The Arkansas Razorbacks signed a young nose guard named Junior Soli in 1992 out of Georgia, and the Hogs are looking to ink his son 27 years later.
The elder Soli made All-SEC in 1995 while helping the University of Arkansas, Fayetteville make the SEC Championship Game against Florida. He ranks 10th in Arkansas history for tackles for losses in a season with 16.
His son, defensive end Mataio Soli, 6-3, 227 pounds, of Douglasville (Ga.) Douglas County has about 30 scholarship offers from schools such as Arkansas, Florida, Oregon, Stanford, Virginia, Vanderbilt and others.
Junior Soli said his son's recruiting process brings back memories from the time he was being pursued by schools.
"All this stuff reminds me and gives the opportunity to reminisce about my recruiting process and how much the recruiting process has changed with social media and all this other stuff," Junior Soli said. "If I remember right, when I was being recruited back then they didn't have regulations on contact. We didn't have cellphones at the time, so my home phone use to get blown up."
Razorbacks tight ends coach Barry Lunney Jr. and defensive ends coach Steve Caldwell are recruiting the younger Soli.
"Me and Lunney came in the same class," Junior Soli said. "He was the one as a true freshman that got more playing time than I did."
Lunney told Junior Soli the Hogs were offering his son on Feb. 22. Soli's wife, Karen, who is from Sparkman and is a graduate of Arkansas, was thrilled.
"My wife was excited," Junior Soli said. "She's an alumni, and so is the whole side of her family."
He and his son will visit Fayetteville on April 2.
"I'm just excited to see everything because we've been there before but not as far as the football aspect," Mataio Soli said. "I've had family that graduated. When I was little, we use to come up there all the time for different graduations."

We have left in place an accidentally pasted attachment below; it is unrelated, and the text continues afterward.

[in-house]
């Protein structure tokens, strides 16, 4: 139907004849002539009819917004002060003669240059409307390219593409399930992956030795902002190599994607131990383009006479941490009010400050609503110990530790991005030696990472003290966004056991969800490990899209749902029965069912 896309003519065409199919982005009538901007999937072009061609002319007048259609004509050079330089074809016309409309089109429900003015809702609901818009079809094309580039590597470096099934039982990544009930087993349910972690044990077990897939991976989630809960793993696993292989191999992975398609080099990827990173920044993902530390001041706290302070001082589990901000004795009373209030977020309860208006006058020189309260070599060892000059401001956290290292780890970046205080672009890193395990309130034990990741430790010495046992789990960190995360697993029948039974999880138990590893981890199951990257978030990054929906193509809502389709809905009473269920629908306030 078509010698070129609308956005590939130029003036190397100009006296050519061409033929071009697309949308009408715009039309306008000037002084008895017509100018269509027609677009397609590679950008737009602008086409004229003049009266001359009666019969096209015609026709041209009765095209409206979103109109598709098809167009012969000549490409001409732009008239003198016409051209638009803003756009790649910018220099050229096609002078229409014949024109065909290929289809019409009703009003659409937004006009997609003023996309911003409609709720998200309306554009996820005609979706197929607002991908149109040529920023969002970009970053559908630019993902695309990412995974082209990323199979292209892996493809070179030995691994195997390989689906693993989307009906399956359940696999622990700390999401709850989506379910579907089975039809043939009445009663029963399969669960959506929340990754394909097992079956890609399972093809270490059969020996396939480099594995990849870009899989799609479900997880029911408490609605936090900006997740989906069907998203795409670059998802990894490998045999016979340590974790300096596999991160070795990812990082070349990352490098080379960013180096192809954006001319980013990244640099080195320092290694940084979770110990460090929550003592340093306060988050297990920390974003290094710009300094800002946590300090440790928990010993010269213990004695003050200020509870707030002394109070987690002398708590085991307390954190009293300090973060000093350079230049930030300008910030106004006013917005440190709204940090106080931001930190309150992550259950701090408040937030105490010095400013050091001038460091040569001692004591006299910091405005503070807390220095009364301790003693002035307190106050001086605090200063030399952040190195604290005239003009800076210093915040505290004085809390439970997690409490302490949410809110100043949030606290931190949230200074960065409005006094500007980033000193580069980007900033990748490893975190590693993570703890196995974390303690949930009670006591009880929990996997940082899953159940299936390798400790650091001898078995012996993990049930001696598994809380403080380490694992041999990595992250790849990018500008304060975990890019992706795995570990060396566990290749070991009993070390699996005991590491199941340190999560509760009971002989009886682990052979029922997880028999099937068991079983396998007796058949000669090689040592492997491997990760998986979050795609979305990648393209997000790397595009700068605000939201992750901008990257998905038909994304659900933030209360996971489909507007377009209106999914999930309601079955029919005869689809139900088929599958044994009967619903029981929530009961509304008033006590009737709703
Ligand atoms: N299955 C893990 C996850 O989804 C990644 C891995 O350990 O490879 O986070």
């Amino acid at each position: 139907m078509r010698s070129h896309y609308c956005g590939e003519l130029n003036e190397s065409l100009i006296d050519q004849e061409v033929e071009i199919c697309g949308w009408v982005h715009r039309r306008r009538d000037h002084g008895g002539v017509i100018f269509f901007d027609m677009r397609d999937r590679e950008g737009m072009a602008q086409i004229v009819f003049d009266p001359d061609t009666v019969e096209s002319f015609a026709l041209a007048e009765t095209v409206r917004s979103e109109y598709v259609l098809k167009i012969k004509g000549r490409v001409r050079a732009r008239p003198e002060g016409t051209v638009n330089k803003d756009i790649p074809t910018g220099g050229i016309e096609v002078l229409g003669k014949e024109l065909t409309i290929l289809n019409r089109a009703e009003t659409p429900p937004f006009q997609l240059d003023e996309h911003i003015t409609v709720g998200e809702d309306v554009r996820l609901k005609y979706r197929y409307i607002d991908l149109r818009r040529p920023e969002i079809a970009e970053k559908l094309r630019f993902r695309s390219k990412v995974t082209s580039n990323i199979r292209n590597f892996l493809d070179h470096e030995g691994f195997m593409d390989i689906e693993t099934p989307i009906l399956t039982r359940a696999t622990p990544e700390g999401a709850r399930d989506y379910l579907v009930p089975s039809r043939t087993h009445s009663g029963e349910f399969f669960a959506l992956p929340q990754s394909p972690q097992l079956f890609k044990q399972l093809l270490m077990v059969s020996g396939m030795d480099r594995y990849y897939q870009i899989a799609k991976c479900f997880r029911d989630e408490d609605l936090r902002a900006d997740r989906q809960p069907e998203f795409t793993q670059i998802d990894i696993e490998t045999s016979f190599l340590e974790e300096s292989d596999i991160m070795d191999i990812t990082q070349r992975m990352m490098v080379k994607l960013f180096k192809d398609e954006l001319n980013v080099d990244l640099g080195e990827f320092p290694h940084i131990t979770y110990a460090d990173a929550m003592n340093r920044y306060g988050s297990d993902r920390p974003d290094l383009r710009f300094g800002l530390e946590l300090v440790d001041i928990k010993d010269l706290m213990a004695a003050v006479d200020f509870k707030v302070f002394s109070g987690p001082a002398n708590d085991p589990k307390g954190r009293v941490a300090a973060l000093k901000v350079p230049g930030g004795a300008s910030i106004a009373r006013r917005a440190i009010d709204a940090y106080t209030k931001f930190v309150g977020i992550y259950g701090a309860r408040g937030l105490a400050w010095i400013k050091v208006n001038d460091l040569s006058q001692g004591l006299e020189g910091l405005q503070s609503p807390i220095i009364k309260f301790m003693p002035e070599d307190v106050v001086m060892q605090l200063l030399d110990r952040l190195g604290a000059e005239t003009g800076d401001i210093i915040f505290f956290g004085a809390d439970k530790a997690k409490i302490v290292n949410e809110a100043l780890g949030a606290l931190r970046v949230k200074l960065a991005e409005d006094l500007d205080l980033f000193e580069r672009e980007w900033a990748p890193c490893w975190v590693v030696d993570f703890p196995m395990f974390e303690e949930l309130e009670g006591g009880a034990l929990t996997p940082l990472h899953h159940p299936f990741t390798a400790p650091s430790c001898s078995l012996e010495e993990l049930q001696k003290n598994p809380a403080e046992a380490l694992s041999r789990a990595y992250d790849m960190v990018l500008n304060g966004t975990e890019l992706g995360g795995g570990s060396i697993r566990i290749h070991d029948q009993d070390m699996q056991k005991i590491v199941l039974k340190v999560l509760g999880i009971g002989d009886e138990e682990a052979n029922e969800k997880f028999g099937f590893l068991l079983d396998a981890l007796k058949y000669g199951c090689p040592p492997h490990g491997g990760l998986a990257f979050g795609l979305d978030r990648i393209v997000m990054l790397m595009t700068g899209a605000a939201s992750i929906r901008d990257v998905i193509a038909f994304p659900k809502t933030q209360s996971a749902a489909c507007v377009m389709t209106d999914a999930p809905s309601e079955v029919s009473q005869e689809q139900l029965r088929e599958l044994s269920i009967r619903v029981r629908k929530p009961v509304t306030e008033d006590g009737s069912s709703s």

The younger Soli made a habit of being in the opponents' backfield last season with 18 sacks and 20 tackles for loss that included 77 total tackles. Mataio Soli said there's no doubt where his parents' loyalty lie.
"My mom and dad are 'woo pig sooie' all the way," he said. "They had us growing up watching. It's cool now because it was like a dream back then. I was like, 'Man, I could do this, too' and now I have the opportunity to play there right in front of me."
Mataio Soli said his father is never short on stories about his playing days as a Razorback.
"He always talks about his teammates and his friends and the experiences they had," he said. "Most of the time he talks about his interception that he had at Auburn and playing in the SEC Championship Game."
His parents stress education, and the younger Soli has a 3.6 grade-point average. He's still deciding between broadcasting and financing as a major.
He plans to narrow his list to five schools at the end of the school year, then take official visits to those schools. Mataio Soli admits having family in the Natural State helps the Hogs.
"It does because I would have family and a support system around me," he said.
Email Richard Davenport at email@example.com
Sports on 03/25/2018
Print Headline: DE's family ties benefit Razorbacks